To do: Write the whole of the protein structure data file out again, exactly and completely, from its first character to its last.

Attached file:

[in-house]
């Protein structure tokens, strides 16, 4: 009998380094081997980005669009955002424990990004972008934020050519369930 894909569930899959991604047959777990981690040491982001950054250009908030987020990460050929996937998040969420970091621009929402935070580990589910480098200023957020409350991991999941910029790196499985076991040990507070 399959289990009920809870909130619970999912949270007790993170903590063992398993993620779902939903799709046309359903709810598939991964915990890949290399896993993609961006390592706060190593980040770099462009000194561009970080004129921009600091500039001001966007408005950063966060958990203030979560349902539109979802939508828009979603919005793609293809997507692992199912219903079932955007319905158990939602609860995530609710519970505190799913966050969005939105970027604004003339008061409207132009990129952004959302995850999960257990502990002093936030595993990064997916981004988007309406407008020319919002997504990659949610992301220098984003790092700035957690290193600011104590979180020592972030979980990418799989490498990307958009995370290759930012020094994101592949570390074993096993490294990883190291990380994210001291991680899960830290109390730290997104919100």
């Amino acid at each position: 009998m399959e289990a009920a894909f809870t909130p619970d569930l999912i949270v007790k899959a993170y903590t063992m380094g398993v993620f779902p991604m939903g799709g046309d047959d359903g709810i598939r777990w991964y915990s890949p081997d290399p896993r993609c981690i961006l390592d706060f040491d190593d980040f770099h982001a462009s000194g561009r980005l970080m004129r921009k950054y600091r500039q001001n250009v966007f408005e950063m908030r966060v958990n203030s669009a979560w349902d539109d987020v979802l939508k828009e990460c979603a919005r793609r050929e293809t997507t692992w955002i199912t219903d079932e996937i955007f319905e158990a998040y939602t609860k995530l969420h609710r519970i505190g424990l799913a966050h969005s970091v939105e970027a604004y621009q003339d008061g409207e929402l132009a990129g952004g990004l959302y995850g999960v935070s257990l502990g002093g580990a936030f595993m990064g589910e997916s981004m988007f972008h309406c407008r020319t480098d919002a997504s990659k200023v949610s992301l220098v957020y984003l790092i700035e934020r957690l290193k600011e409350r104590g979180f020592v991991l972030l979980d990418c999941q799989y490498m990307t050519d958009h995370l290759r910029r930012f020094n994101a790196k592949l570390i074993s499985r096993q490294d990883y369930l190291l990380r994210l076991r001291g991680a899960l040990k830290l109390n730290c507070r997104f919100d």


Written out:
[in-house]
């Protein structure tokens, strides 16, 4: 009998380094081997980005669009955002424990990004972008934020050519369930 894909569930899959991604047959777990981690040491982001950054250009908030987020990460050929996937998040969420970091621009929402935070580990589910480098200023957020409350991991999941910029790196499985076991040990507070 399959289990009920809870909130619970999912949270007790993170903590063992398993993620779902939903799709046309359903709810598939991964915990890949290399896993993609961006390592706060190593980040770099462009000194561009970080004129921009600091500039001001966007408005950063966060958990203030979560349902539109979802939508828009979603919005793609293809997507692992199912219903079932955007319905158990939602609860995530609710519970505190799913966050969005939105970027604004003339008061409207132009990129952004959302995850999960257990502990002093936030595993990064997916981004988007309406407008020319919002997504990659949610992301220098984003790092700035957690290193600011104590979180020592972030979980990418799989490498990307958009995370290759930012020094994101592949570390074993096993490294990883190291990380994210001291991680899960830290109390730290997104919100």
């Amino acid at each position: 009998m399959e289990a009920a894909f809870t909130p619970d569930l999912i949270v007790k899959a993170y903590t063992m380094g398993v993620f779902p991604m939903g799709g046309d047959d359903g709810i598939r777990w991964y915990s890949p081997d290399p896993r993609c981690i961006l390592d706060f040491d190593d980040f770099h982001a462009s000194g561009r980005l970080m004129r921009k950054y600091r500039q001001n250009v966007f408005e950063m908030r966060v958990n203030s669009a979560w349902d539109d987020v979802l939508k828009e990460c979603a919005r793609r050929e293809t997507t692992w955002i199912t219903d079932e996937i955007f319905e158990a998040y939602t609860k995530l969420h609710r519970i505190g424990l799913a966050h969005s970091v939105e970027a604004y621009q003339d008061g409207e929402l132009a990129g952004g990004l959302y995850g999960v935070s257990l502990g002093g580990a936030f595993m990064g589910e997916s981004m988007f972008h309406c407008r020319t480098d919002a997504s990659k200023v949610s992301l220098v957020y984003l790092i700035e934020r957690l290193k600011e409350r104590g979180f020592v991991l972030l979980d990418c999941q799989y490498m990307t050519d958009h995370l290759r910029r930012f020094n994101a790196k592949l570390i074993s499985r096993q490294d990883y369930l190291l990380r994210l076991r001291g991680a899960l040990k830290l109390n730290c507070r997104f919100d």